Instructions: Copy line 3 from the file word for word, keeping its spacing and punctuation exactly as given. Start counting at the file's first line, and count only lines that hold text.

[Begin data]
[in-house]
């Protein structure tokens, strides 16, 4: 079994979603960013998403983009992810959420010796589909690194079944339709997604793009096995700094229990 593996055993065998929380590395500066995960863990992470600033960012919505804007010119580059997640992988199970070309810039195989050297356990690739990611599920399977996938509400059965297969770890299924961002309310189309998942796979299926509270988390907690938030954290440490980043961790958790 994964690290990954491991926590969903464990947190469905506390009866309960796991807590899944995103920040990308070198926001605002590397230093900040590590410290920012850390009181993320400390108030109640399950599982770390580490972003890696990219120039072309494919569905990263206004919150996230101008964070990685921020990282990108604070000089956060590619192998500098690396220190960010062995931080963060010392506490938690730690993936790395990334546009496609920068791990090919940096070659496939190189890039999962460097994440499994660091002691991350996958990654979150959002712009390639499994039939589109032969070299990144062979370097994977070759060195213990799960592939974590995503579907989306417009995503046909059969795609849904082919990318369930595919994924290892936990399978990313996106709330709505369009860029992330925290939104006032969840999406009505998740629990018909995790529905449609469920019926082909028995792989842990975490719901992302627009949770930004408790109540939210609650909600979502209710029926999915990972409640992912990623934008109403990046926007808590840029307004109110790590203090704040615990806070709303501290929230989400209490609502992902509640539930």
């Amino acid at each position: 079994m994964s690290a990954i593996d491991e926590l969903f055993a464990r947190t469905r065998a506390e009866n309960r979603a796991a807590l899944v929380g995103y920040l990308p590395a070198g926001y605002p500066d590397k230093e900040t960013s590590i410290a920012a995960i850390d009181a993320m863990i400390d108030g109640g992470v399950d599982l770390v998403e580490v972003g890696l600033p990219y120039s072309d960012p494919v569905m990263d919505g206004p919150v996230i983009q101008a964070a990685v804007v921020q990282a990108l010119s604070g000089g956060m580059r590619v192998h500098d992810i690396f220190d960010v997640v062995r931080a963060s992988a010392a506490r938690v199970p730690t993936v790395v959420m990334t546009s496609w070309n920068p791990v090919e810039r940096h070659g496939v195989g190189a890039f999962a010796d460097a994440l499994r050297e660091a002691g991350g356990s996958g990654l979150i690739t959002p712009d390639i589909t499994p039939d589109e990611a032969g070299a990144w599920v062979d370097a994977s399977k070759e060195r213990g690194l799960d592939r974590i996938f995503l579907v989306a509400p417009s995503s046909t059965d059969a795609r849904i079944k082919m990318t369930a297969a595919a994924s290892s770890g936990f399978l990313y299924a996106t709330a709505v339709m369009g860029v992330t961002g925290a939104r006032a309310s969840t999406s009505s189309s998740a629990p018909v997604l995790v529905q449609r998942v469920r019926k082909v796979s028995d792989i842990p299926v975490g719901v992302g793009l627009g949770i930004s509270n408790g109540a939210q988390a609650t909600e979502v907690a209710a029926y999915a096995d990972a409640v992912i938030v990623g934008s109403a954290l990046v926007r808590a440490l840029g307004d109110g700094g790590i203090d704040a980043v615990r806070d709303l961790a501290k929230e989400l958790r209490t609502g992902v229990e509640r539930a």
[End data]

């Amino acid at each position: 079994m994964s690290a990954i593996d491991e926590l969903f055993a464990r947190t469905r065998a506390e009866n309960r979603a796991a807590l899944v929380g995103y920040l990308p590395a070198g926001y605002p500066d590397k230093e900040t960013s590590i410290a920012a995960i850390d009181a993320m863990i400390d108030g109640g992470v399950d599982l770390v998403e580490v972003g890696l600033p990219y120039s072309d960012p494919v569905m990263d919505g206004p919150v996230i983009q101008a964070a990685v804007v921020q990282a990108l010119s604070g000089g956060m580059r590619v192998h500098d992810i690396f220190d960010v997640v062995r931080a963060s992988a010392a506490r938690v199970p730690t993936v790395v959420m990334t546009s496609w070309n920068p791990v090919e810039r940096h070659g496939v195989g190189a890039f999962a010796d460097a994440l499994r050297e660091a002691g991350g356990s996958g990654l979150i690739t959002p712009d390639i589909t499994p039939d589109e990611a032969g070299a990144w599920v062979d370097a994977s399977k070759e060195r213990g690194l799960d592939r974590i996938f995503l579907v989306a509400p417009s995503s046909t059965d059969a795609r849904i079944k082919m990318t369930a297969a595919a994924s290892s770890g936990f399978l990313y299924a996106t709330a709505v339709m369009g860029v992330t961002g925290a939104r006032a309310s969840t999406s009505s189309s998740a629990p018909v997604l995790v529905q449609r998942v469920r019926k082909v796979s028995d792989i842990p299926v975490g719901v992302g793009l627009g949770i930004s509270n408790g109540a939210q988390a609650t909600e979502v907690a209710a029926y999915a096995d990972a409640v992912i938030v990623g934008s109403a954290l990046v926007r808590a440490l840029g307004d109110g700094g790590i203090d704040a980043v615990r806070d709303l961790a501290k929230e989400l958790r209490t609502g992902v229990e509640r539930a």